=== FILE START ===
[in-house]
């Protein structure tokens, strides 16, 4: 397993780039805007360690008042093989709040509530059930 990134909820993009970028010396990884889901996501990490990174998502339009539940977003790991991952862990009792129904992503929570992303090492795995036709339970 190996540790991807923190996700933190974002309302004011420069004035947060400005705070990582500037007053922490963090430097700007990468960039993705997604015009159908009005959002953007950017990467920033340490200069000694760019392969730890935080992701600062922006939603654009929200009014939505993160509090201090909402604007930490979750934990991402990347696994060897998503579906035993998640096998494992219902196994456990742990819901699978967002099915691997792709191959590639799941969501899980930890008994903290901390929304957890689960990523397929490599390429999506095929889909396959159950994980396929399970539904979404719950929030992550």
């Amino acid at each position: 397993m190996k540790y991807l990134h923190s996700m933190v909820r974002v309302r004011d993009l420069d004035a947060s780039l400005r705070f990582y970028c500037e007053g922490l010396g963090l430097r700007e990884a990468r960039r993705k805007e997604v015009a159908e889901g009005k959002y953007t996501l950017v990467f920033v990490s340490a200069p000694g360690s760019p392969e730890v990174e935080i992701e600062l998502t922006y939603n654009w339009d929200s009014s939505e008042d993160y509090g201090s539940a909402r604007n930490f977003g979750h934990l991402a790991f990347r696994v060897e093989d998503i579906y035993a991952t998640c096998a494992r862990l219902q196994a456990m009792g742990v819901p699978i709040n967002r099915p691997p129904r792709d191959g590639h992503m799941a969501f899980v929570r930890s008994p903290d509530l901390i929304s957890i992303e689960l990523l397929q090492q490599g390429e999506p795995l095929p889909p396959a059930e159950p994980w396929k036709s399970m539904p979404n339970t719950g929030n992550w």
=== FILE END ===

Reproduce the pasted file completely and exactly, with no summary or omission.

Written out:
[in-house]
């Protein structure tokens, strides 16, 4: 397993780039805007360690008042093989709040509530059930 990134909820993009970028010396990884889901996501990490990174998502339009539940977003790991991952862990009792129904992503929570992303090492795995036709339970 190996540790991807923190996700933190974002309302004011420069004035947060400005705070990582500037007053922490963090430097700007990468960039993705997604015009159908009005959002953007950017990467920033340490200069000694760019392969730890935080992701600062922006939603654009929200009014939505993160509090201090909402604007930490979750934990991402990347696994060897998503579906035993998640096998494992219902196994456990742990819901699978967002099915691997792709191959590639799941969501899980930890008994903290901390929304957890689960990523397929490599390429999506095929889909396959159950994980396929399970539904979404719950929030992550």
């Amino acid at each position: 397993m190996k540790y991807l990134h923190s996700m933190v909820r974002v309302r004011d993009l420069d004035a947060s780039l400005r705070f990582y970028c500037e007053g922490l010396g963090l430097r700007e990884a990468r960039r993705k805007e997604v015009a159908e889901g009005k959002y953007t996501l950017v990467f920033v990490s340490a200069p000694g360690s760019p392969e730890v990174e935080i992701e600062l998502t922006y939603n654009w339009d929200s009014s939505e008042d993160y509090g201090s539940a909402r604007n930490f977003g979750h934990l991402a790991f990347r696994v060897e093989d998503i579906y035993a991952t998640c096998a494992r862990l219902q196994a456990m009792g742990v819901p699978i709040n967002r099915p691997p129904r792709d191959g590639h992503m799941a969501f899980v929570r930890s008994p903290d509530l901390i929304s957890i992303e689960l990523l397929q090492q490599g390429e999506p795995l095929p889909p396959a059930e159950p994980w396929k036709s399970m539904p979404n339970t719950g929030n992550w």